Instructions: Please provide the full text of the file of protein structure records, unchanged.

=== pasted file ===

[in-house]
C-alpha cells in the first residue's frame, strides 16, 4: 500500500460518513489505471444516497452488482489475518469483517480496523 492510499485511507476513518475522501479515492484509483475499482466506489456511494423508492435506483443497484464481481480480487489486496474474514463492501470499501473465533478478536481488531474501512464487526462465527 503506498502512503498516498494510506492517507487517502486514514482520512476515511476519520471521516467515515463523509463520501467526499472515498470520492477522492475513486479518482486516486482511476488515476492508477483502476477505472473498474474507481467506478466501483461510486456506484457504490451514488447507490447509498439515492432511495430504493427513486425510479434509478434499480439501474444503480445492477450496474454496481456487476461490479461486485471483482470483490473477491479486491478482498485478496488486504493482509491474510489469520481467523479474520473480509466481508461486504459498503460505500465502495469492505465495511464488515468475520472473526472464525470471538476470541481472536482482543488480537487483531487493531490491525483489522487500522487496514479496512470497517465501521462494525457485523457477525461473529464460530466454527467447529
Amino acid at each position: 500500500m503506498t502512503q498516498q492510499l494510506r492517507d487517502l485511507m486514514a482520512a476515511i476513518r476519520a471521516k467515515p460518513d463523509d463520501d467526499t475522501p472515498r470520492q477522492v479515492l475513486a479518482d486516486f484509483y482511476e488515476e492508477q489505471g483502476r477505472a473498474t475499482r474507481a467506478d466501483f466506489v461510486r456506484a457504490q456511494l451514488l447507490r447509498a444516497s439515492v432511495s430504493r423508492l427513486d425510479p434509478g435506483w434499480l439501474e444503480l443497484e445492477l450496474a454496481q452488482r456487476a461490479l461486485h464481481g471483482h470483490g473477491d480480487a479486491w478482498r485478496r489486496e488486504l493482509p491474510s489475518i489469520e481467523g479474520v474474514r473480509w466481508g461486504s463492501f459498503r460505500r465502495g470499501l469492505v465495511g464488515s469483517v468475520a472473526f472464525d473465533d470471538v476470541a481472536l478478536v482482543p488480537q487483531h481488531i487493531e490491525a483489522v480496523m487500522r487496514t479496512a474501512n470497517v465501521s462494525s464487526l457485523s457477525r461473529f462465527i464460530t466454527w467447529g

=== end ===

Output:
[in-house]
C-alpha cells in the first residue's frame, strides 16, 4: 500500500460518513489505471444516497452488482489475518469483517480496523 492510499485511507476513518475522501479515492484509483475499482466506489456511494423508492435506483443497484464481481480480487489486496474474514463492501470499501473465533478478536481488531474501512464487526462465527 503506498502512503498516498494510506492517507487517502486514514482520512476515511476519520471521516467515515463523509463520501467526499472515498470520492477522492475513486479518482486516486482511476488515476492508477483502476477505472473498474474507481467506478466501483461510486456506484457504490451514488447507490447509498439515492432511495430504493427513486425510479434509478434499480439501474444503480445492477450496474454496481456487476461490479461486485471483482470483490473477491479486491478482498485478496488486504493482509491474510489469520481467523479474520473480509466481508461486504459498503460505500465502495469492505465495511464488515468475520472473526472464525470471538476470541481472536482482543488480537487483531487493531490491525483489522487500522487496514479496512470497517465501521462494525457485523457477525461473529464460530466454527467447529
Amino acid at each position: 500500500m503506498t502512503q498516498q492510499l494510506r492517507d487517502l485511507m486514514a482520512a476515511i476513518r476519520a471521516k467515515p460518513d463523509d463520501d467526499t475522501p472515498r470520492q477522492v479515492l475513486a479518482d486516486f484509483y482511476e488515476e492508477q489505471g483502476r477505472a473498474t475499482r474507481a467506478d466501483f466506489v461510486r456506484a457504490q456511494l451514488l447507490r447509498a444516497s439515492v432511495s430504493r423508492l427513486d425510479p434509478g435506483w434499480l439501474e444503480l443497484e445492477l450496474a454496481q452488482r456487476a461490479l461486485h464481481g471483482h470483490g473477491d480480487a479486491w478482498r485478496r489486496e488486504l493482509p491474510s489475518i489469520e481467523g479474520v474474514r473480509w466481508g461486504s463492501f459498503r460505500r465502495g470499501l469492505v465495511g464488515s469483517v468475520a472473526f472464525d473465533d470471538v476470541a481472536l478478536v482482543p488480537q487483531h481488531i487493531e490491525a483489522v480496523m487500522r487496514t479496512a474501512n470497517v465501521s462494525s464487526l457485523s457477525r461473529f462465527i464460530t466454527w467447529g